Antineutrophil cytoplasmic autoantibody-associated systemic vasculitis is associated with epstein-barr virus in the setting of HIV infection

Mehdi Mirsaeidi, Fatima Syed, Elaine S. Jaffe

Research output: Contribution to journalArticle

5 Citations (Scopus)

Abstract

INTRODUCTION: Epstein-Barr virus has been a leading candidate as a trigger for several autoimmune diseases. We describe an antineutrophil cytoplasmic autoantibody (ANCA)-associated systemic vasculitis as the initial presenting illness of acquired immunodeficiency syndrome. CASE REPORT AND RESULTS: The patient's condition was diagnosed as ANCA-associated systemic vasculitis in the setting of human immunodeficiency virus infection because of a high level of ANCA level, crescent glomerulonephritis in pathology, and clinical signs and symptoms compatible with systemic vasculitis. He also had human immunodeficiency virus-associated lymphadenopathy with scattered Epstein-Barr virus RNA-positive cells and reactive germinal centers. CONCLUSION: Epstein-Barr virus genome was found in reactive lymph nodes and, therefore, may be associated with the immunopathogenesis of vasculitis.

Original languageEnglish (US)
Pages (from-to)50-53
Number of pages4
JournalInfectious Diseases in Clinical Practice
Volume21
Issue number1
DOIs
StatePublished - Jan 2013
Externally publishedYes

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Systemic Vasculitis
Human Herpesvirus 4
Autoantibodies
HIV Infections
HIV
Clinical Pathology
Germinal Center
Virus Diseases
Glomerulonephritis
Vasculitis
Autoimmune Diseases
Signs and Symptoms
Acquired Immunodeficiency Syndrome
Lymph Nodes
Genome
RNA

Keywords

  • ANCA-associated vasculitis
  • EBV
  • HIV

ASJC Scopus subject areas

  • Microbiology (medical)
  • Infectious Diseases

Cite this

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abstract = "INTRODUCTION: Epstein-Barr virus has been a leading candidate as a trigger for several autoimmune diseases. We describe an antineutrophil cytoplasmic autoantibody (ANCA)-associated systemic vasculitis as the initial presenting illness of acquired immunodeficiency syndrome. CASE REPORT AND RESULTS: The patient's condition was diagnosed as ANCA-associated systemic vasculitis in the setting of human immunodeficiency virus infection because of a high level of ANCA level, crescent glomerulonephritis in pathology, and clinical signs and symptoms compatible with systemic vasculitis. He also had human immunodeficiency virus-associated lymphadenopathy with scattered Epstein-Barr virus RNA-positive cells and reactive germinal centers. CONCLUSION: Epstein-Barr virus genome was found in reactive lymph nodes and, therefore, may be associated with the immunopathogenesis of vasculitis.",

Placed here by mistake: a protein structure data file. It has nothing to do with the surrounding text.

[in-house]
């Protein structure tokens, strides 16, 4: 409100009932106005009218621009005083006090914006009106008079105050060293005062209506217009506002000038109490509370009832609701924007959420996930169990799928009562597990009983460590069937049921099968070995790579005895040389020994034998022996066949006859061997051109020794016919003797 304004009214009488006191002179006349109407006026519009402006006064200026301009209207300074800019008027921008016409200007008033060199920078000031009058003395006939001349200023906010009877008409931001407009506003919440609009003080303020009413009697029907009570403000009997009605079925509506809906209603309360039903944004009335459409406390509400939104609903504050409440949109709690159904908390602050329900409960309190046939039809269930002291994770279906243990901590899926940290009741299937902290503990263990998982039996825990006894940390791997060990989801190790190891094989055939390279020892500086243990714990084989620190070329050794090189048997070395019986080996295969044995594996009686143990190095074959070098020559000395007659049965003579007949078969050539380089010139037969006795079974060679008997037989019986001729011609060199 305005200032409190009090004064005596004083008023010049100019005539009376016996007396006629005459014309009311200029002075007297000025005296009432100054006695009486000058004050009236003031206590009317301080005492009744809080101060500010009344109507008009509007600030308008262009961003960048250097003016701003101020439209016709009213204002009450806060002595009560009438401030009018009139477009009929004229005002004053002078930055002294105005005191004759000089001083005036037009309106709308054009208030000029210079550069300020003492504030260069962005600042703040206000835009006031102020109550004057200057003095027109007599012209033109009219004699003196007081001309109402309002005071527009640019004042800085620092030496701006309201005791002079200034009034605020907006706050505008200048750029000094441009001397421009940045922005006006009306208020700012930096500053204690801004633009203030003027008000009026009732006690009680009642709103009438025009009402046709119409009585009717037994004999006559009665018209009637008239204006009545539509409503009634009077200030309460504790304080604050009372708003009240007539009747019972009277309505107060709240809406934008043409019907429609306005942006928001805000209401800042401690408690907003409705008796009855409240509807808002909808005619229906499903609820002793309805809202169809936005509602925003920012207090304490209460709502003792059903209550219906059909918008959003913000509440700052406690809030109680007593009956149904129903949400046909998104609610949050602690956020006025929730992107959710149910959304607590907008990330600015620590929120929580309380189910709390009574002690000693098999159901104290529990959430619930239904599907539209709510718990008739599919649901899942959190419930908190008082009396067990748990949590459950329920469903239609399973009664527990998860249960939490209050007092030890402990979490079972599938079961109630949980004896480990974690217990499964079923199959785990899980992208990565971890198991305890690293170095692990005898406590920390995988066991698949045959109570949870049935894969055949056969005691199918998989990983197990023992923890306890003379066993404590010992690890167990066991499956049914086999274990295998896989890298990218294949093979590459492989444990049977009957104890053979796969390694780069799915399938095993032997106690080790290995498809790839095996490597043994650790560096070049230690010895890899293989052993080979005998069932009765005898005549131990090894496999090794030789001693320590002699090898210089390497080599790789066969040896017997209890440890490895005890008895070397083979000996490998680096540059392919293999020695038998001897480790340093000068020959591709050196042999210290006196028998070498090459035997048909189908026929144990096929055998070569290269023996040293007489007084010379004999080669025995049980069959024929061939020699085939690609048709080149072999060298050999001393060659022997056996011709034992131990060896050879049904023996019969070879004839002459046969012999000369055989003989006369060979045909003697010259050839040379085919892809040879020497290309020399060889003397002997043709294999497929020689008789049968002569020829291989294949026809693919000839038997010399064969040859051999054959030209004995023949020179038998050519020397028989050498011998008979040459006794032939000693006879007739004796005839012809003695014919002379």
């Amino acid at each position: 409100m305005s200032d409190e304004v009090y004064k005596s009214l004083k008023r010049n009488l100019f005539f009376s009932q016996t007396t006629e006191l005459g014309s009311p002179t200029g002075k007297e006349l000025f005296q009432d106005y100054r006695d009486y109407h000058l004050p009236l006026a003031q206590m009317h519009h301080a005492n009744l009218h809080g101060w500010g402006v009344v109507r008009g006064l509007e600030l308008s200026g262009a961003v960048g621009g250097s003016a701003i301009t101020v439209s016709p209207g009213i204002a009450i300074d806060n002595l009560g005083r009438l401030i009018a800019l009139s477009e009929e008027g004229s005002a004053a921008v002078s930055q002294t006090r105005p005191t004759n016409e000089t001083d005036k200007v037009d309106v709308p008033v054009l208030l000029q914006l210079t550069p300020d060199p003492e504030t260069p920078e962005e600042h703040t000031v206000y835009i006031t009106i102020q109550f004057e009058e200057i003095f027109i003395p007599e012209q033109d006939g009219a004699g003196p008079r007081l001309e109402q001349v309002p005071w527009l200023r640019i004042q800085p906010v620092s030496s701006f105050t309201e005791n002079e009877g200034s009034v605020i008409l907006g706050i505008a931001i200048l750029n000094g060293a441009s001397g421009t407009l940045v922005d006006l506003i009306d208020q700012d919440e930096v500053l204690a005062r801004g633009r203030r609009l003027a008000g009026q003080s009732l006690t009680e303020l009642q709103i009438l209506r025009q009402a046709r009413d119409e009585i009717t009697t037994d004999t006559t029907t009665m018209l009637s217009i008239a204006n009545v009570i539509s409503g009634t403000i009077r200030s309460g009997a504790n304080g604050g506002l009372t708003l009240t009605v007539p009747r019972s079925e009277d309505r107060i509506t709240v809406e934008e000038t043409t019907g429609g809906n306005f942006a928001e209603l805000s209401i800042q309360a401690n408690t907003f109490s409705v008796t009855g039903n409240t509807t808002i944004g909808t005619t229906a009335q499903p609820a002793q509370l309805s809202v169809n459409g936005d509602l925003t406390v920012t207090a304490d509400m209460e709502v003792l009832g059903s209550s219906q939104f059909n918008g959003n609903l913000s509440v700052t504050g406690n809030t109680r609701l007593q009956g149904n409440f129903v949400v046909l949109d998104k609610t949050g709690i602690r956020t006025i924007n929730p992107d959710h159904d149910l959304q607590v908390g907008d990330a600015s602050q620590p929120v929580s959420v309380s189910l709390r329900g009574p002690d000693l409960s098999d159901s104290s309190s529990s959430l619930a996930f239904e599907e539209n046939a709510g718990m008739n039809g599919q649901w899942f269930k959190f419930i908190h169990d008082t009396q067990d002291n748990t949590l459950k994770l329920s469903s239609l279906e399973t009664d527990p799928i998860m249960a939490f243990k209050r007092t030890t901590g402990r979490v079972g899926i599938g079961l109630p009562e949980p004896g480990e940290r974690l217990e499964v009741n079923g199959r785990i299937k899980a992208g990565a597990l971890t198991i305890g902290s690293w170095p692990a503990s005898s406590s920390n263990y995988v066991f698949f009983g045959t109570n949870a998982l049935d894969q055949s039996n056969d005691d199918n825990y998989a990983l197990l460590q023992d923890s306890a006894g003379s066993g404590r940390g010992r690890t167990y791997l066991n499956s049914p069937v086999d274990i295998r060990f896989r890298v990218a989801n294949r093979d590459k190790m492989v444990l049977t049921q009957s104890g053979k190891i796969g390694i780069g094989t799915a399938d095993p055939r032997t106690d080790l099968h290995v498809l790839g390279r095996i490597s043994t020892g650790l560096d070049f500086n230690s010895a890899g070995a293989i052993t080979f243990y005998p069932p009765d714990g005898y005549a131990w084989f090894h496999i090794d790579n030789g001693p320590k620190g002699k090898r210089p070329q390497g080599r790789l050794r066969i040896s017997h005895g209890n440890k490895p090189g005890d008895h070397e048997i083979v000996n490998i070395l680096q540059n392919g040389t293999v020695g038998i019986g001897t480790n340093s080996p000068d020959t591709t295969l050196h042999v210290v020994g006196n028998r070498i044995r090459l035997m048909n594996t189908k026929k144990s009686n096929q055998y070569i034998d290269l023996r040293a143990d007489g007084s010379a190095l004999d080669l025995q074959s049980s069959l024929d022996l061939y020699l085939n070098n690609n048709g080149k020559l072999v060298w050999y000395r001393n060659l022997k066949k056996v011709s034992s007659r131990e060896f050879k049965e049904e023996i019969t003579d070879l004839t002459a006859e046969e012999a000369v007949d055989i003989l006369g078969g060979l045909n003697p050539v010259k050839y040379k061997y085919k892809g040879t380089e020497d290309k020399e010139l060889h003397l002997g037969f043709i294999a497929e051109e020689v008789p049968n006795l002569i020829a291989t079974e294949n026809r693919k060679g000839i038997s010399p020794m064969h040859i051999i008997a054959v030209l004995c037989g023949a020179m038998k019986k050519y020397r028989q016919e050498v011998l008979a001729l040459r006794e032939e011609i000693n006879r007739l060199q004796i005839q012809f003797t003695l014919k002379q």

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AB - INTRODUCTION: Epstein-Barr virus has been a leading candidate as a trigger for several autoimmune diseases. We describe an antineutrophil cytoplasmic autoantibody (ANCA)-associated systemic vasculitis as the initial presenting illness of acquired immunodeficiency syndrome. CASE REPORT AND RESULTS: The patient's condition was diagnosed as ANCA-associated systemic vasculitis in the setting of human immunodeficiency virus infection because of a high level of ANCA level, crescent glomerulonephritis in pathology, and clinical signs and symptoms compatible with systemic vasculitis. He also had human immunodeficiency virus-associated lymphadenopathy with scattered Epstein-Barr virus RNA-positive cells and reactive germinal centers. CONCLUSION: Epstein-Barr virus genome was found in reactive lymph nodes and, therefore, may be associated with the immunopathogenesis of vasculitis.

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